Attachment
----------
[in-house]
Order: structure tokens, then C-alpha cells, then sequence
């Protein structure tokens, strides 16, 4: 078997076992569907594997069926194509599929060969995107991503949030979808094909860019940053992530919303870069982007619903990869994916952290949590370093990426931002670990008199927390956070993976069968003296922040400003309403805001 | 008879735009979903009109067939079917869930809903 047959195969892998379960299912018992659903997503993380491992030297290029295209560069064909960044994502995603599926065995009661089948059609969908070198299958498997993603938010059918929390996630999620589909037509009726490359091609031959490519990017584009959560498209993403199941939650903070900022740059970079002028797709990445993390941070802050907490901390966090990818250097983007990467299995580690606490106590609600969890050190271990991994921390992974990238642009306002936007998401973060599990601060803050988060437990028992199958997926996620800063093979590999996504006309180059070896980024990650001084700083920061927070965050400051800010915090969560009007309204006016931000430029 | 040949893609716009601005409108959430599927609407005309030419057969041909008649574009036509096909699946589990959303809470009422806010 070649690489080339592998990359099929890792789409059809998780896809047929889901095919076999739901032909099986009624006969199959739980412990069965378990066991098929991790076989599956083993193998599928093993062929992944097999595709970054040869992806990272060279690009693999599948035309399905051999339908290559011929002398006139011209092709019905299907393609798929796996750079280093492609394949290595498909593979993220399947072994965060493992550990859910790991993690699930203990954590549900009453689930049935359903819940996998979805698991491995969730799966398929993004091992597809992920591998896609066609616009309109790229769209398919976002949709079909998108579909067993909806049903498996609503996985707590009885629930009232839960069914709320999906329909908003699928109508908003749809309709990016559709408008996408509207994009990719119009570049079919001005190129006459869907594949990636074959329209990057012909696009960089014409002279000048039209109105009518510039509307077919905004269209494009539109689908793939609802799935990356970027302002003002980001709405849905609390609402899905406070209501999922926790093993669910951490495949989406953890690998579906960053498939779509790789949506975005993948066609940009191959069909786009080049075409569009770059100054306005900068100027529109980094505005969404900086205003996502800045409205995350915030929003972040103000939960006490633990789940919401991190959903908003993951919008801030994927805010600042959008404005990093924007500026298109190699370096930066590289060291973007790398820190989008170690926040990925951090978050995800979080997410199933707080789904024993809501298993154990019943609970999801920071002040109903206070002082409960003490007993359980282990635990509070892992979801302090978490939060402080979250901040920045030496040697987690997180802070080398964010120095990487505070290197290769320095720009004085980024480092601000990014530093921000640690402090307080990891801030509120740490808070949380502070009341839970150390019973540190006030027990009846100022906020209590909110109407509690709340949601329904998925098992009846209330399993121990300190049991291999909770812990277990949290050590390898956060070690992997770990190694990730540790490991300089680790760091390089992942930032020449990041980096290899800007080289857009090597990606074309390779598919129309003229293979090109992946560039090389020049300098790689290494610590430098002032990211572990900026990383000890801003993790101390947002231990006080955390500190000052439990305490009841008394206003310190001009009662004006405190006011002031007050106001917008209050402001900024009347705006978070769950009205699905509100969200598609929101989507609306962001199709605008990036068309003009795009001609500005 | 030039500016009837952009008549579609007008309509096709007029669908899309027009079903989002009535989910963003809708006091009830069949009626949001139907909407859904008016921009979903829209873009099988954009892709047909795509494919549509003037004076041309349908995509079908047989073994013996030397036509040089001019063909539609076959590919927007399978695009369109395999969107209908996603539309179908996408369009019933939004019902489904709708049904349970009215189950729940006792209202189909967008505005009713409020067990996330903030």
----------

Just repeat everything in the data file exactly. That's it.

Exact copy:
[in-house]
Order: structure tokens, then C-alpha cells, then sequence
């Protein structure tokens, strides 16, 4: 078997076992569907594997069926194509599929060969995107991503949030979808094909860019940053992530919303870069982007619903990869994916952290949590370093990426931002670990008199927390956070993976069968003296922040400003309403805001 | 008879735009979903009109067939079917869930809903 047959195969892998379960299912018992659903997503993380491992030297290029295209560069064909960044994502995603599926065995009661089948059609969908070198299958498997993603938010059918929390996630999620589909037509009726490359091609031959490519990017584009959560498209993403199941939650903070900022740059970079002028797709990445993390941070802050907490901390966090990818250097983007990467299995580690606490106590609600969890050190271990991994921390992974990238642009306002936007998401973060599990601060803050988060437990028992199958997926996620800063093979590999996504006309180059070896980024990650001084700083920061927070965050400051800010915090969560009007309204006016931000430029 | 040949893609716009601005409108959430599927609407005309030419057969041909008649574009036509096909699946589990959303809470009422806010 070649690489080339592998990359099929890792789409059809998780896809047929889901095919076999739901032909099986009624006969199959739980412990069965378990066991098929991790076989599956083993193998599928093993062929992944097999595709970054040869992806990272060279690009693999599948035309399905051999339908290559011929002398006139011209092709019905299907393609798929796996750079280093492609394949290595498909593979993220399947072994965060493992550990859910790991993690699930203990954590549900009453689930049935359903819940996998979805698991491995969730799966398929993004091992597809992920591998896609066609616009309109790229769209398919976002949709079909998108579909067993909806049903498996609503996985707590009885629930009232839960069914709320999906329909908003699928109508908003749809309709990016559709408008996408509207994009990719119009570049079919001005190129006459869907594949990636074959329209990057012909696009960089014409002279000048039209109105009518510039509307077919905004269209494009539109689908793939609802799935990356970027302002003002980001709405849905609390609402899905406070209501999922926790093993669910951490495949989406953890690998579906960053498939779509790789949506975005993948066609940009191959069909786009080049075409569009770059100054306005900068100027529109980094505005969404900086205003996502800045409205995350915030929003972040103000939960006490633990789940919401991190959903908003993951919008801030994927805010600042959008404005990093924007500026298109190699370096930066590289060291973007790398820190989008170690926040990925951090978050995800979080997410199933707080789904024993809501298993154990019943609970999801920071002040109903206070002082409960003490007993359980282990635990509070892992979801302090978490939060402080979250901040920045030496040697987690997180802070080398964010120095990487505070290197290769320095720009004085980024480092601000990014530093921000640690402090307080990891801030509120740490808070949380502070009341839970150390019973540190006030027990009846100022906020209590909110109407509690709340949601329904998925098992009846209330399993121990300190049991291999909770812990277990949290050590390898956060070690992997770990190694990730540790490991300089680790760091390089992942930032020449990041980096290899800007080289857009090597990606074309390779598919129309003229293979090109992946560039090389020049300098790689290494610590430098002032990211572990900026990383000890801003993790101390947002231990006080955390500190000052439990305490009841008394206003310190001009009662004006405190006011002031007050106001917008209050402001900024009347705006978070769950009205699905509100969200598609929101989507609306962001199709605008990036068309003009795009001609500005 | 030039500016009837952009008549579609007008309509096709007029669908899309027009079903989002009535989910963003809708006091009830069949009626949001139907909407859904008016921009979903829209873009099988954009892709047909795509494919549509003037004076041309349908995509079908047989073994013996030397036509040089001019063909539609076959590919927007399978695009369109395999969107209908996603539309179908996408369009019933939004019902489904709708049904349970009215189950729940006792209202189909967008505005009713409020067990996330903030």